David Hawk is wrong – the Affiliate Marketing Industry is alive and kicking


David Hawk is wrong, wrong, wrong. His recent article entitled "How the affiliate marketing industry killed itself" is so biased to the bad apples of our industry that I can only assume it was wrote as link bait. What also saddened me was people like Lee and Linda agree with him, surely you don't guys? Anyway, here is why David is completely and utterly wrong. First of all David's article talks about brand name bidding affiliates and how merchants have wised up to these "tricks". Brand name biding is indeed on its way out, thanks to Google's landing page quality score and merchants indeed becoming more aware and protecting their brand. But here's the rub; brand name bidding isn't really affiliate marketing, it used to be an easy way for affiliates to reap some low hanging fruit but thats all. David talks about spyware too, I mean come on David no self respecting affiliate has ever been involved in spyware. Yes maybe a very small handful of bad apples did once upon a time but again they are firmly in the minority. David's next section talks about how Google's quality score updates have pushed out the arbitrage sites and the poor quality landing page sites. Well David, we true affiliates welcome these changes. We don't want crap landing pages and arby sites in the sponsored results either. Knocking them out of the way leaves more room for us and our high quality sites that have no problem with Google's landing page algorithm. David's final "argument" is entitled "Pay-Per-Performance went mainstream" and I just don't get it. David argues that as affiliate marketing becomes more popular it is less "novel" to merchants. Eh? So because it is more popular it isn't as good? I just don't follow this argument whatsoever, it looks to me like David is just filing space in his blog post. So to summarise, David's whole argument is that because merchants have cracked down on brand name bidders, spyware and tightened the terms and conditions around coupons then the market is collapsing? Oh and along the way Google have helped? Again, what utter rubbish. What about all of the very high quality affiliate sites out there that don't fit into any of the above categories? What about Flightmapping? A very well known and established affiliate site that generates millions of pounds worth of sales for its merchants every year? Or what about children's interest site AllKids? A site that Elaine has built up over the years and now generates enough income to employ half of her family! Not to mention spawning their own affiliate program. Or how about Loquax? One of the biggest competition sites in the UK? Shall I also mention GreasyPalm, Quidco or my very own eToys site that compares prices on tens of thousands of toys? I could go on and on and mentions hundreds of other high qualiy affiliate sites that are alive and kicking. Some of these sites have never even used PPC to get traffic, never mind any of the other unsavoury ethics David talks about. Instead these sites concentrate on quality content and offering a genuine service to their users, in other words they are just good sites. So David, you are very wrong indeed. Yes of course there are bad apples who use dodgy tactics like registering mis-spelled domain names like www.laurashley.com and idiots who register trademarks like www.tesco1.com but do you know what? Honest affiliates like myself and the people mentioned above are doing our best to educate the industry that this sort of behaviour isn't acceptable. We use blogs and forums to spread the word and rid our industry of this nonsense. Articles like yours do nothing positive for this industry so next time you write an article why not focus on the many positives instead of the very small minority of people who give us a bad reputation. What I'm listening to right now: Ashanti ft Nelly-"Switch" Update: Just noticed that Jason has a point of view on this too.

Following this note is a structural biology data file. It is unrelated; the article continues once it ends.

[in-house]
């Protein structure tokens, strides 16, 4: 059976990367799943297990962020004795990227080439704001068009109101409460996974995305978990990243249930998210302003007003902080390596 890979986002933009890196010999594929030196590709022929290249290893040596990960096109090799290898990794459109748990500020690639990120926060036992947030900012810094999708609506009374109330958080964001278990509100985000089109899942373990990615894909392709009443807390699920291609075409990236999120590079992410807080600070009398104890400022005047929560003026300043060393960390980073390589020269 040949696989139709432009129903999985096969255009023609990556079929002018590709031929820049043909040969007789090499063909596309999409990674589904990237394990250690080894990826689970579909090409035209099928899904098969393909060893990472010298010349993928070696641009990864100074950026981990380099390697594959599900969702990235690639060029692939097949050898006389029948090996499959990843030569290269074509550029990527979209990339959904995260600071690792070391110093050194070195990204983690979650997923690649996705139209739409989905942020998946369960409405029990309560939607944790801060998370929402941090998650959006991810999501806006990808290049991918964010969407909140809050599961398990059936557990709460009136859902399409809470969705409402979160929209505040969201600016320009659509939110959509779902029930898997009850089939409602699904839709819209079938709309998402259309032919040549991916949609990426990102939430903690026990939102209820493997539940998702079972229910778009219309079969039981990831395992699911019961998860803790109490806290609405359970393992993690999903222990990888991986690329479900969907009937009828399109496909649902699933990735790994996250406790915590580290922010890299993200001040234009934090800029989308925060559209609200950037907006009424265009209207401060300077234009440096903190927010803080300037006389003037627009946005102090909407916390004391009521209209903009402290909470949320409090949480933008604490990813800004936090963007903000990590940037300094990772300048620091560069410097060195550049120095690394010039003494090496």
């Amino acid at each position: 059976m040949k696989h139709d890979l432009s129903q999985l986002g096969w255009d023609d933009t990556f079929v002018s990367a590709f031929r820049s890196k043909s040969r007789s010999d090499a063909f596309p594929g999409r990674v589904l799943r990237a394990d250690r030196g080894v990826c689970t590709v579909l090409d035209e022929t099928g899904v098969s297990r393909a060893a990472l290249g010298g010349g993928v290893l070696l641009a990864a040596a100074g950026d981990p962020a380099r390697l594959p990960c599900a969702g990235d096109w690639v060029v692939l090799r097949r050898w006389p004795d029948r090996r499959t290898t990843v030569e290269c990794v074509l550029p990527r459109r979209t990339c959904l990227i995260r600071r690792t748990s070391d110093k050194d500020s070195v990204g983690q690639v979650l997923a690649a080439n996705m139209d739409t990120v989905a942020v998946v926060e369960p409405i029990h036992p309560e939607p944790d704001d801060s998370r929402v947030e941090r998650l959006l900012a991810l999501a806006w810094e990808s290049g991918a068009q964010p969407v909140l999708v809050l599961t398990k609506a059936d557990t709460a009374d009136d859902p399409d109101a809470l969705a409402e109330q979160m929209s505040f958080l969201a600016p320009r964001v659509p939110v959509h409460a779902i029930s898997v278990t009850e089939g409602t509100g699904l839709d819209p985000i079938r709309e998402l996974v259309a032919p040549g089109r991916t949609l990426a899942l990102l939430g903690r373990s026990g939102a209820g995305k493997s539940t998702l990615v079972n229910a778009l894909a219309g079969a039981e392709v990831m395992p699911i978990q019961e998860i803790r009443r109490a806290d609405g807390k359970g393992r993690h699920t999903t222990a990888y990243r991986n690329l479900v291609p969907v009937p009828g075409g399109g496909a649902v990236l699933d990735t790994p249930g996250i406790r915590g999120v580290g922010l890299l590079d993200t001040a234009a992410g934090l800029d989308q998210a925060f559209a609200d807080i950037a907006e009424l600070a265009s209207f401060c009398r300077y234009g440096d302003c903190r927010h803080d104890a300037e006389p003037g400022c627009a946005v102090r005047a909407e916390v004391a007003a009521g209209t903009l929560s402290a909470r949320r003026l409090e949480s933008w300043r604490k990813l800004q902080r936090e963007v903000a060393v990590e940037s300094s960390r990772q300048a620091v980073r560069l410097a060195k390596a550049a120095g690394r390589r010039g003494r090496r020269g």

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15 Responses to David Hawk is wrong – the Affiliate Marketing Industry is alive and kicking

  1. Linda Buquet says:

    Hi Kieron, sorry if it wasn’t clear but I don’t agree AT ALL that affiliate marketing is dying.

    And I do agree with every one or your points Kieron too. We can agree on all that, being on the inside of the industry, knowing what WE know. But many people in the corporate world, some merchants and many traditional and SEO marketers think spammer, scammer, arbitrage, fraud – when they hear the word affiliate.

    If we weren’t IN the biz and the only exposure we had to affiliate marketing is all the porn and RX spam and SEO and PPC black hat stuff we may not think so highly of our industry either. David’s views accurately reflect what man “oustsiders” think of our industry. Hence his point “Sadly, the weakest link in the chain brings down everyone else.” is very true.